All of the above passages are expressed in the present tense, or more exactly in the sense that they have been accomplished.

. . . in the day of the Lord

There is a story in the Talmud that goes like this:

Rabbi Yehoshua ben Levi said to Elijah: When will the Messiah come?

Elijah said to him: Go ask him.

Rabbi Yehoshua ben Levi asked: And where is he sitting?

Elijah said to him: At the entrance of the city of Rome.

Rabbi Yehoshua ben Levi asked him: And what is his identifying sign by means of which I can recognize him?

Elijah answered: He sits among the poor who suffer from illnesses. And all of them untie their bandages and tie them all at once, but the Messiah unties one bandage and ties one at a time. He says: Perhaps I will be needed to serve to bring about the redemption. Therefore, I will never tie more than one bandage, so that I will not be delayed.

Rabbi Yehoshua ben Levi went to the Messiah. He said to the Messiah: Greetings to you, my rabbi and my teacher.

The Messiah said to him: Greetings to you, bar Leva’i.

Rabbi Yehoshua ben Levi said to him: When will the Master come?

The Messiah said to him: Today.

Sometime later, Rabbi Yehoshua ben Levi came to Elijah.

Elijah said to him: What did the Messiah say to you?

He said to Elijah that the Messiah said: Greetings [shalom] to you, bar Leva’i.

Elijah said to him: He thereby guaranteed that you and your father will enter the World-to-Come, as he greeted you with shalom.

Rabbi Yehoshua ben Levi said to Elijah: The Messiah lied to me, as he said to me: I am coming today, and he did not come.

Elijah said to him that this is what he said to you: He said that he will come “today, if you will listen to his voice” (Psalms 95:7).(Sanhedrin 98a)

To paraphrase Charbonnel:

So he will come, but he is there already. He is already there, but he affirms that he will come. He is going to come tomorrow, but perhaps today. The he will only come if we hear him. The temporality is not an eternal present; but it is of a forever possible present fulfillment of the past promise about the future. All times are bound up into one.

Jewish tradition repeats the maxim, “There is no before and there is no after in the Torah”. The way this rule is played out in the narratives is of particular interest. All events are linked, as per Elie Wiesel (quoted in French by Charbonnel):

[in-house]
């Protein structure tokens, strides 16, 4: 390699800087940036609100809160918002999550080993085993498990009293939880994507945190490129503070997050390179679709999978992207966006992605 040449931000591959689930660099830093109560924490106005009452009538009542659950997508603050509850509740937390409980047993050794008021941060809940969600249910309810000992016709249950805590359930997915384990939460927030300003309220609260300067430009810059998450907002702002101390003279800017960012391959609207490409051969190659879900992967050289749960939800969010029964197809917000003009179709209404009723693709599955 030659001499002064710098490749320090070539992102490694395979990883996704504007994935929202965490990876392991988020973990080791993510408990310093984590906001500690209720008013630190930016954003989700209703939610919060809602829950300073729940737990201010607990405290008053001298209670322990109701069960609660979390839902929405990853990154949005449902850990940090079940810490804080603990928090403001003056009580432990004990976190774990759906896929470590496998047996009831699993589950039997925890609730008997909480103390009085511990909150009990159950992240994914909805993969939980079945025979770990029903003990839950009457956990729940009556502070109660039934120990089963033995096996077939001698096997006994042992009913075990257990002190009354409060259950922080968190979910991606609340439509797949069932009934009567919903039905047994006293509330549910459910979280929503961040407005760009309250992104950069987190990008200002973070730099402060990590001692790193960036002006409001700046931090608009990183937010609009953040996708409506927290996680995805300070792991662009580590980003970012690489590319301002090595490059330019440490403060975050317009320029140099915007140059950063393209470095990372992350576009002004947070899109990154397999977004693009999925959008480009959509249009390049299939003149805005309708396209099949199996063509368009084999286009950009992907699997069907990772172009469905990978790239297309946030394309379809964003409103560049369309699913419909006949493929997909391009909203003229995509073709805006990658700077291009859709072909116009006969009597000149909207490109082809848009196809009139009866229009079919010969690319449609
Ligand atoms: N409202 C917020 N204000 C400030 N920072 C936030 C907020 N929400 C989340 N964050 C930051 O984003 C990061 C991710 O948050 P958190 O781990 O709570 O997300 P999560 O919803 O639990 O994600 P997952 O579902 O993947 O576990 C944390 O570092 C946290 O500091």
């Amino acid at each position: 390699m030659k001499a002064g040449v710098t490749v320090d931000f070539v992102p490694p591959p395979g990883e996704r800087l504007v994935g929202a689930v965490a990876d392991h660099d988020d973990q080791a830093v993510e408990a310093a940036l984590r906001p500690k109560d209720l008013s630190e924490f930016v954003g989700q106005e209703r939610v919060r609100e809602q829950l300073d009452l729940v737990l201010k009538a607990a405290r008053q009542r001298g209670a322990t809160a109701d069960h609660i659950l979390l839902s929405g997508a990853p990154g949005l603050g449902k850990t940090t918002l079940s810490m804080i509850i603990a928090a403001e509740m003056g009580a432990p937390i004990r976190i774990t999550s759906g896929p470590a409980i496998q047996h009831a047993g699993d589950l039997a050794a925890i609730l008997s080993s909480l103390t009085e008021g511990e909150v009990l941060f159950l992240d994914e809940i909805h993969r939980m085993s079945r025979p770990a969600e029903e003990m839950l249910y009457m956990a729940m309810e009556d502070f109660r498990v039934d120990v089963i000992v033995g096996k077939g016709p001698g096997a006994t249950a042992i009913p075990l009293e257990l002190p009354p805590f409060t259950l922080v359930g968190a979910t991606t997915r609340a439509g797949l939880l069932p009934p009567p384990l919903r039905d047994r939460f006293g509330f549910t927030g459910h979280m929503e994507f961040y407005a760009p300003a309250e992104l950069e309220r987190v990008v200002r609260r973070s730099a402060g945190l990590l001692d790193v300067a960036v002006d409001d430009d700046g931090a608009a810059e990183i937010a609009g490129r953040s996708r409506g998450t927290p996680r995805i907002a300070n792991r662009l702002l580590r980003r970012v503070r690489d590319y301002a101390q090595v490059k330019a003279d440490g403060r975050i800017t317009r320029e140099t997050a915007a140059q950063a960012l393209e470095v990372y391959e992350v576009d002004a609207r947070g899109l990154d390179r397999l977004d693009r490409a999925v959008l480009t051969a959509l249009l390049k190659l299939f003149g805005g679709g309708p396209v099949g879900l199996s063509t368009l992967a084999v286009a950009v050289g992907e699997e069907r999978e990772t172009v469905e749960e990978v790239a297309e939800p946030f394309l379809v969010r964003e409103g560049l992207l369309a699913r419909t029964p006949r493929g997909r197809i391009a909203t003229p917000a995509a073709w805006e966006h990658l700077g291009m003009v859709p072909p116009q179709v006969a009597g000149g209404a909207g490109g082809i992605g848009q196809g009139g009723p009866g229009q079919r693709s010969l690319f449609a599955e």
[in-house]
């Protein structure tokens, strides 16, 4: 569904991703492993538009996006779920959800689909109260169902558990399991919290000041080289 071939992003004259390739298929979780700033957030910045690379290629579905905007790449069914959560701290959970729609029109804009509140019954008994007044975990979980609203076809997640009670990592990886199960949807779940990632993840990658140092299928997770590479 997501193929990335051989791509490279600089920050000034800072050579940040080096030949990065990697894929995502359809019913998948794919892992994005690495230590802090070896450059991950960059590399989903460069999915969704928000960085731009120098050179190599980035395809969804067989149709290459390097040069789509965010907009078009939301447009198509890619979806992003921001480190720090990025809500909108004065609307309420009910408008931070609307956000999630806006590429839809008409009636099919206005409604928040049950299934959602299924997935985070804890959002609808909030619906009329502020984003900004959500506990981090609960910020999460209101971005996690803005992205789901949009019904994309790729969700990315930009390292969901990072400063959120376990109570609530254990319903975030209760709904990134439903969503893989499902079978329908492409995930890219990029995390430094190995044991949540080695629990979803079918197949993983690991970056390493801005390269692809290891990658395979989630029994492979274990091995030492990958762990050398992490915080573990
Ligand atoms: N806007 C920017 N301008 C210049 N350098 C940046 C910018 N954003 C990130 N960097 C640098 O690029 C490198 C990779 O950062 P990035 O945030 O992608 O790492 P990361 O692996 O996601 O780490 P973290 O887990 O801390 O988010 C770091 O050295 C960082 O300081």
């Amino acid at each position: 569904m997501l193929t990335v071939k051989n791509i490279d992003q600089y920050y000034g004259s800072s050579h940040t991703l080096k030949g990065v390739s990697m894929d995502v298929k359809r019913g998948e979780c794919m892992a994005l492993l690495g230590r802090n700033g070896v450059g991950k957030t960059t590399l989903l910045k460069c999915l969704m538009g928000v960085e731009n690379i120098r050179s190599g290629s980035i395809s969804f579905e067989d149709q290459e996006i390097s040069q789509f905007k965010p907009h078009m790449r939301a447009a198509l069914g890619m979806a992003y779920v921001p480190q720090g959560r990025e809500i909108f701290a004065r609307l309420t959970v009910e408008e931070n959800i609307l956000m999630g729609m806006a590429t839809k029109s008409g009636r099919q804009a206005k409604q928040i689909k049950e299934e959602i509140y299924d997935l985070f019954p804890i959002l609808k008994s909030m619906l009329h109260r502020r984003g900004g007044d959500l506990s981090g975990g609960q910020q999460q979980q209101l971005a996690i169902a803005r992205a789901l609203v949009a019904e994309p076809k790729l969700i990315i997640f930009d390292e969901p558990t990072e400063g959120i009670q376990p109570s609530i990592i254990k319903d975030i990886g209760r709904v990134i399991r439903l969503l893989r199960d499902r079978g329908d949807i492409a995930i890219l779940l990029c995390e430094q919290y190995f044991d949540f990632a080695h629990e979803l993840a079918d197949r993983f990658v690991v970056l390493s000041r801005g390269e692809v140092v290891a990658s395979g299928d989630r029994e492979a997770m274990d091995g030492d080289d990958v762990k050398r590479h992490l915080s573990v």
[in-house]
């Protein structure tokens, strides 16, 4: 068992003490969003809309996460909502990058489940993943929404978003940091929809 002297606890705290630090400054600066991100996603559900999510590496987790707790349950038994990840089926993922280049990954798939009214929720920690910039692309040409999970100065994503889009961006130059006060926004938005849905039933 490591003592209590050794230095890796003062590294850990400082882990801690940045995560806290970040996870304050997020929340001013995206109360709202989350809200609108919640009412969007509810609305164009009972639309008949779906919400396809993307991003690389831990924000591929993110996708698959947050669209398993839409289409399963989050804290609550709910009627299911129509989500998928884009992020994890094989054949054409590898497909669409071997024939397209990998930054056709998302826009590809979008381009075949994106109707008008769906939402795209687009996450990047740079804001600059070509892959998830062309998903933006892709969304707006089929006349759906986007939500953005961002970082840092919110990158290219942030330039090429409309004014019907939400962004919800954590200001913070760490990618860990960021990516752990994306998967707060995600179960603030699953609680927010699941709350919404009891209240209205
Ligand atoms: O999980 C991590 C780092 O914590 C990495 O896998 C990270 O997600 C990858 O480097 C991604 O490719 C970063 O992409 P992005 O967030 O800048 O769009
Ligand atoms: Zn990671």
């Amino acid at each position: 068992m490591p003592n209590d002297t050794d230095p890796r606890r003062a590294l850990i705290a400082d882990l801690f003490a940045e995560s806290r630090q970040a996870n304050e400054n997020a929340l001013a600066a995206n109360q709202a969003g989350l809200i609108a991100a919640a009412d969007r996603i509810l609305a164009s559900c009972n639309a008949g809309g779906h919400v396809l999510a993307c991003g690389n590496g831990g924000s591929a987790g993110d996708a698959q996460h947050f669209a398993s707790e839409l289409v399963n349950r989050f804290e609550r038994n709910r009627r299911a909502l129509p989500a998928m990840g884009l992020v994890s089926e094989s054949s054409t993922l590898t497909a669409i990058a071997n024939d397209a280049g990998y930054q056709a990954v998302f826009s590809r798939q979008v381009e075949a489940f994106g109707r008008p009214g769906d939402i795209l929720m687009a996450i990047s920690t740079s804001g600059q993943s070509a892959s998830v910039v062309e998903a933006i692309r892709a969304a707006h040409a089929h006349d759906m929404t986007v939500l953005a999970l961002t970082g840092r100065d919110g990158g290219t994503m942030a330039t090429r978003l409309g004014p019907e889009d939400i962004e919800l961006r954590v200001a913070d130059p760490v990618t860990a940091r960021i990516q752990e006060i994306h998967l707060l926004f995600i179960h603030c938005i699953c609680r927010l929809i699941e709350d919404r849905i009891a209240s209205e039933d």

Everything holds together in Jewish history — the legends as much as the facts. Composed during the centuries that followed the destruction of the Temple in Jerusalem, the Midrash mirrors both the imagined and the lived reality of Israel, and it continues to influence our lives.

In Jewish history, all events are linked. (Wiesel, 11)

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Jésus-Christ, Sublime Figure de Papier. Chap 3a. Representing a Collective in a Single Individual

Let’s begin the third and final chapter in part 1 of Nanine Charbonnel’s Jésus-Christ, Sublime Figure de Papier. Part 2 of the book is titled The Gospels are Midrash. Some readers will be aware of my ambivalent feelings about calling the gospels midrash but let’s hear the meat of the argument, whatever labels are used. But if Charbonnel intends us to read Part 2 through Part 1, let’s complete that step. (To see all posts in this series go to the Charbonnel archive.)

Chapter 3’s thesis is the uniqueness of the Hebrew Bible, meaning its alien character by comparison with Greek and Latin literature. The chief idea Charbonnel wants to get across (and that the previous two chapters have been leading us towards) is that in the Hebrew scriptures form and content are interrelated.

Notre thèse est celle-ci : ce sont des écrits où forme et contenus sont réciproquement liés. (Charbonnel, 67)

This chapter examines firstly the nature of typology in the Hebrew Scriptures and secondly the impossibility of separating out literal from figurative meanings.

The Individual and the Collective

The Google translation works very well here:

All the great characters in the biblical text are what cold call “corporate personalities”. This notion was proposed in the inter-war period by the Anglican Henry Wheeler Robinson and the Danish theologian Pedersen, and was particularly developed in French in the work of the late J. De Fraine, Adam and His Lineage, published in 1959. Here is how he summarizes this notion . . .

Notice the fluidity in which the singular and plural function in Hosea 11:1-2

“When Israel was a child, I loved him,
and out of Egypt I called my son.
But the more they were called,
the more they went away from me.

Similarly for Rebeccah for whom any humane person would trust the promise given her was figurative, an individual representing a collective (Genesis 24:60):